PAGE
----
April 17th, 2024

City couldn’t power cryptocurrency demand

By COLLIN GALLANT on March 31, 2022.

A worker climbs atop a data processing unit at the Hut 8 crypto-mining facility located off Box Springs Road in this June 2018 file photo. The city says it couldn't meet power demands for the number of companies looking to join Hut 8 here without guarantees.--NEWS FILE PHOTO


Federal and provincial politicians are seeking to draw in cryptocurrency operations, but the City of Medicine Hat’s power company may not be willing to accommodate new major power contracts without substantial guarantees, officials have told the News.

That comes as the rapidly evolving sector gains prominence in global economic news and governments try to attract data-processing companies to Canada.

Medicine Hat is home to one of the first and largest bitcoin mining operations in Canada in Hut 8 Cryptocurrency. That firm signed a long-term power contract in 2018, heralding local low-cost power supply that avoids provincial transmission fees as the major draw.

Since then, say officials, they have been dealt with dozens of proposals to set up facilities that would cumulatively require “thousands” of megawatts of power from the city’s power plant complex that has a total capacity of 255 megawatts to the entire city.

“We haven’t had to advertise,” said Rochelle Pancoast of the city’s strategic management office. “If we opened up general crypto-mining today, our capacity would be (sold out) tomorrow.”

She stated the city’s view is that cryptocurrency is a global sector whose players will seek out lowest cost over loyalty to any particular location.

Without a long-term, take-or-pay supply contract or the potential for related or knock-on industrial development, the city is hesitant to allow new major entries that might block off power supply from other economic development efforts.

Hut 8 came to Medicine Hat in early 2018, and at the time, administrators said the company’s status as a TSX listed company, along with 20-year contracts for power and city-land, gave them assurance about its commitment to operations here.

Another huge power contract however, could require the city to consider a third power plant expansion in just five years, she said.

This spring the city will add another 45-megawatts of power production to manage existing demand through a budgeted $65-million expansion.

“We use a high degree of discretion when managing the potential of overbuild,” said Pancoast, referring to “overbuilding” power plant capacity with excess supply to meet increasing demand over time.

Cryptocurrency is becoming a hot topic in politics.

On Wednesday, Alberta Finance Minister Travis Toews tabled a proposed bill to help attract financial technology (fintech) companies to the province (See Page A4).

“The world of finance is rapidly evolving, and our government understands we need to partner with businesses if Alberta is going to stay ahead of the curve,” said Toews of the bill that would allow greater use of cryptocurrency and blockchain systems behind it to be used in financial transactions.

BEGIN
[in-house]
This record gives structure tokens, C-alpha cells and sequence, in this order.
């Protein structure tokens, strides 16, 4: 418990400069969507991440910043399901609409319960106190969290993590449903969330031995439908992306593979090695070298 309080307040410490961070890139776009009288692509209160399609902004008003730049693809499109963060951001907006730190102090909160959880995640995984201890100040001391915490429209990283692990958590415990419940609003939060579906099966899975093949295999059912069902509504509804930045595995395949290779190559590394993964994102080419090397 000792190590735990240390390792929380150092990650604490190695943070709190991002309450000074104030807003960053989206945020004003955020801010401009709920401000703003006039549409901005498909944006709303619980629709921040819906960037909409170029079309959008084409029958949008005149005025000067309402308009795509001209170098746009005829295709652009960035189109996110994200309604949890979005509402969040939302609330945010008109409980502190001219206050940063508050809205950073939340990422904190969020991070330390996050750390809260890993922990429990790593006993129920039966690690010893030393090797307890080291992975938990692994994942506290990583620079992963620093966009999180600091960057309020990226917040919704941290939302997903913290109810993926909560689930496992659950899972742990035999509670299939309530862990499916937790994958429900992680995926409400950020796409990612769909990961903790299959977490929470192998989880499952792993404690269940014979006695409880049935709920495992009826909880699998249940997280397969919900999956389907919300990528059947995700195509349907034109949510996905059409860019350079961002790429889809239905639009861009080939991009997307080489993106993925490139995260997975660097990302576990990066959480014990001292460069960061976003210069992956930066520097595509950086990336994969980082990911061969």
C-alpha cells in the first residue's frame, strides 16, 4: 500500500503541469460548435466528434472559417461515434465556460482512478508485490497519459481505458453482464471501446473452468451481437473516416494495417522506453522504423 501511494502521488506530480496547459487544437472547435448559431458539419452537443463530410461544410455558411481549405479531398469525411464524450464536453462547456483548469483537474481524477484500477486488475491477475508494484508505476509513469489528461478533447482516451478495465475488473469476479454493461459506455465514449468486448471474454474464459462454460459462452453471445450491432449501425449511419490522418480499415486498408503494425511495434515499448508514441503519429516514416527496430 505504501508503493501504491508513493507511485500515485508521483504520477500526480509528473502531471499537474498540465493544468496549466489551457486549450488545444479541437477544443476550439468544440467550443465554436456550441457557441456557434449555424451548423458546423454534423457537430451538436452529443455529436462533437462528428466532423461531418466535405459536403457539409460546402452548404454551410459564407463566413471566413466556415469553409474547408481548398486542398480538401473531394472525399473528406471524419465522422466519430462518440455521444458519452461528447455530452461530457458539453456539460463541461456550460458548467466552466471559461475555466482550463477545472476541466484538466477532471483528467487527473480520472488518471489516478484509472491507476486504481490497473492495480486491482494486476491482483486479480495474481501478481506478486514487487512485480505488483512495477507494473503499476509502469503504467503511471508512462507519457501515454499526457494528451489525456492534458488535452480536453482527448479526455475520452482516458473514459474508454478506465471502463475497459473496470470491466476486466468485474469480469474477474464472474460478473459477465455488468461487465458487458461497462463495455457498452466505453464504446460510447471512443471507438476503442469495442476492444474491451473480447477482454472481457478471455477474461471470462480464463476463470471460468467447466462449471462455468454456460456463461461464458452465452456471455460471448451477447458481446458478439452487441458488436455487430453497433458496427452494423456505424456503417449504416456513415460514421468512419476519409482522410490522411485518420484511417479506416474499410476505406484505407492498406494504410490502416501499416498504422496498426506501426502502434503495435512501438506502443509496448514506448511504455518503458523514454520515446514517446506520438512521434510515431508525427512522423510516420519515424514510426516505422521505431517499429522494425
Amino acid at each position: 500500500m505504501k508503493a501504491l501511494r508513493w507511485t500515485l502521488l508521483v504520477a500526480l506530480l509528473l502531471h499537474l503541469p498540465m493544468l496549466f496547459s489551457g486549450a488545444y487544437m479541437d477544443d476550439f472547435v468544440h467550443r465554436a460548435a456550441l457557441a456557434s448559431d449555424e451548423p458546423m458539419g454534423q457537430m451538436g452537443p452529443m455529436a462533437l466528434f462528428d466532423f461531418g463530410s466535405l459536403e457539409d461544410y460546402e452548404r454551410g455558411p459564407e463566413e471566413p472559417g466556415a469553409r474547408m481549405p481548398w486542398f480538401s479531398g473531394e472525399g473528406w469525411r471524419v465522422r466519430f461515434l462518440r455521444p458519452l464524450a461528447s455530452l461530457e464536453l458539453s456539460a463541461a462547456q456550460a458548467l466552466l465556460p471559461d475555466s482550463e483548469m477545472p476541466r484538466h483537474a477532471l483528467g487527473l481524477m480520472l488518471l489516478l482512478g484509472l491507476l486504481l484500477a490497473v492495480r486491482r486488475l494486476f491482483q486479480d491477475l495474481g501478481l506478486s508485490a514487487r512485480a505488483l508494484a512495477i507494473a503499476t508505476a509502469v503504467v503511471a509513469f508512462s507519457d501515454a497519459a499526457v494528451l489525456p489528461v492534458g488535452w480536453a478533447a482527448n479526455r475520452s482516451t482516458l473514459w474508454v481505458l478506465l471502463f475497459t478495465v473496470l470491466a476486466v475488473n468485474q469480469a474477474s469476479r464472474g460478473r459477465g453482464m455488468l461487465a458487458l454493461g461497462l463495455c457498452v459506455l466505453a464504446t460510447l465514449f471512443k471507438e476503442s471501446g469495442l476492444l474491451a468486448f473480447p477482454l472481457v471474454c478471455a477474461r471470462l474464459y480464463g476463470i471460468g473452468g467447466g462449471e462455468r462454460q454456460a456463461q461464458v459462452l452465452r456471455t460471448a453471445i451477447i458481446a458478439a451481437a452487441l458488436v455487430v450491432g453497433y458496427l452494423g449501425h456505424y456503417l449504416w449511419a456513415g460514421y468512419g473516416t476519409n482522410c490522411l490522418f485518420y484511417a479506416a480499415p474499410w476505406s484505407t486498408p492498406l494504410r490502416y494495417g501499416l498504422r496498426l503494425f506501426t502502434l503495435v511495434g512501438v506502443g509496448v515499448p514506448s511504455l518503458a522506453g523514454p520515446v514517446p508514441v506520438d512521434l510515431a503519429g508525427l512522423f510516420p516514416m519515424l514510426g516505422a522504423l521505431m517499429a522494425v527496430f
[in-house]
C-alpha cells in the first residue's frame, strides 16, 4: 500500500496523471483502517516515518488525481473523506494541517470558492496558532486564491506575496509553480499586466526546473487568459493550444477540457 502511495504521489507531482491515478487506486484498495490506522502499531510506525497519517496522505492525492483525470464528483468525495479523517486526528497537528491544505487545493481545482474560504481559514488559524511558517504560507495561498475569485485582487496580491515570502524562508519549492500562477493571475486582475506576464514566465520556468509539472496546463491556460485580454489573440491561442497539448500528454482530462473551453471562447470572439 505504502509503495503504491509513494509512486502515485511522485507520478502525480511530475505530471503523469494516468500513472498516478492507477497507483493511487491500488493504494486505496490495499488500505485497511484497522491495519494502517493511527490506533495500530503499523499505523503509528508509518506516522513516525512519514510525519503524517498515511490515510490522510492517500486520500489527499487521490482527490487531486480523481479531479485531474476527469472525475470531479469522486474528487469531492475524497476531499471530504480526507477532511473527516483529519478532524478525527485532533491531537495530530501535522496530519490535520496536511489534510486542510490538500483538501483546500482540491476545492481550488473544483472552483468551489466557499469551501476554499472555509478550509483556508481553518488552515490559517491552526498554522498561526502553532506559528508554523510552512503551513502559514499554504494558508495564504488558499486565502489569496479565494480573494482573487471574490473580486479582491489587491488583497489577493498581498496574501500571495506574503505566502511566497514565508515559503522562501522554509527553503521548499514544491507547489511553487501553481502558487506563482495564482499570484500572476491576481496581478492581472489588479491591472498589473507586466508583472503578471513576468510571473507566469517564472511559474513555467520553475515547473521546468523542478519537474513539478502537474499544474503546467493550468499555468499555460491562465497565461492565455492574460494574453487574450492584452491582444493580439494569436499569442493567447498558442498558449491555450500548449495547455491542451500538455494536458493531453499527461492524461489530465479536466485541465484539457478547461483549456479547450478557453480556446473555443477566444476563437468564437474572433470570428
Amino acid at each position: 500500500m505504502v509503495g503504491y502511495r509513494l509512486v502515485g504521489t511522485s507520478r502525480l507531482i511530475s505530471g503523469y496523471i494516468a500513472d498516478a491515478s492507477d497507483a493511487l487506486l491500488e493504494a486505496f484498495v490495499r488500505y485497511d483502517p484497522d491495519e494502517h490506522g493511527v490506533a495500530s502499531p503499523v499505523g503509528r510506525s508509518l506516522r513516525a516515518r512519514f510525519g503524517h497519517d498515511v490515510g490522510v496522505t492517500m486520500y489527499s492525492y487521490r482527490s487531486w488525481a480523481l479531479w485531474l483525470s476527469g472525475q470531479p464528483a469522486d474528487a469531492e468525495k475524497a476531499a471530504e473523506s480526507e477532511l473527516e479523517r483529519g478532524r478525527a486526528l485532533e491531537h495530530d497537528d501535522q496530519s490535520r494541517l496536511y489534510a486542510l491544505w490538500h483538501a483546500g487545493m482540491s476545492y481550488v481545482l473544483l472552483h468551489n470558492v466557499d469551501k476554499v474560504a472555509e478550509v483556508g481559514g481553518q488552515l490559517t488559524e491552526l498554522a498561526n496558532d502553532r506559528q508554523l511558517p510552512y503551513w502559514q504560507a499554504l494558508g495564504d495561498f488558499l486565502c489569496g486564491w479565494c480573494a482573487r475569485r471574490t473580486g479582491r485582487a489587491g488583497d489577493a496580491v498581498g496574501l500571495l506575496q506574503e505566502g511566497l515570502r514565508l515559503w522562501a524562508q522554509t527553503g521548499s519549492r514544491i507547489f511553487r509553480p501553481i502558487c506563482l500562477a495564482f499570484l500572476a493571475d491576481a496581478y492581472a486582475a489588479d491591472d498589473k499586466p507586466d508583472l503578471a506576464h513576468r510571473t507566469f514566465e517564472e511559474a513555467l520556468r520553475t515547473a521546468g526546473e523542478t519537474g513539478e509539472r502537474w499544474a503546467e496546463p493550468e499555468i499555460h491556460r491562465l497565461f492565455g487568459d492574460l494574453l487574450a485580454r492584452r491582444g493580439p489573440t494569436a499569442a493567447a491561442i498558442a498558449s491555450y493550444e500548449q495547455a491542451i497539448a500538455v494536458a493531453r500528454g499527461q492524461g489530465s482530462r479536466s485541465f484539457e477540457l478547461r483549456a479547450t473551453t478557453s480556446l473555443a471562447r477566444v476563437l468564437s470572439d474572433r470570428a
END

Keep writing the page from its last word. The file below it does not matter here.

As well, a now postponed update to Alberta’s grid transmission legislation proposes greater use of stranded natural gas and renewable power plants to accommodate “behind the fence” power production, potentially fuelling bitcoin miners.

Those companies earn a fee in bitcoin for processing transactions of the digital currency that requires huge amounts of power.

Federal Conservative Party leadership candidate Pierre Poilievre has said he supports further use of the virtual currency and making Canada a world leader in the developing sector.

The Hut 8 contract, for delivery of up to 42 megawatts of city-produced power and another 20 off the provincial grid, is the largest in the city by a factor of 10.

It has underwritten profits at the city’s generation business unit, but also sent administrators into planning mode to increase capacity required to fill demand through its franchise area.

While Hut 8 and a similarly sized contract to Aurora Cannabis accounted for new production from the Unit 16 power plant, completed in early 2018, the city is now completing a Unit 17 power addition, due for commissioning in May.

The new 45-megawatt gas-turbine was allowed by the Alberta Utilities Commission to back-stop local power needs in case a main city generator shuts down – a key requirement of the city’s power charter.

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2 years ago

This seems to be an enviable position for the ‘City’ to be in. I sure hope they are not giving the production away, just to attract this type of customer. If they continue to build additional generation, and the bottom falls out of the data mining sector, we can still sell excess power to the grid. What with the proliferation of electric cars, that I am sure will be in our future, once they solve the battery problem(with electric automobiles). This seems, on the surface, to be a profitable use of our excess natural gas.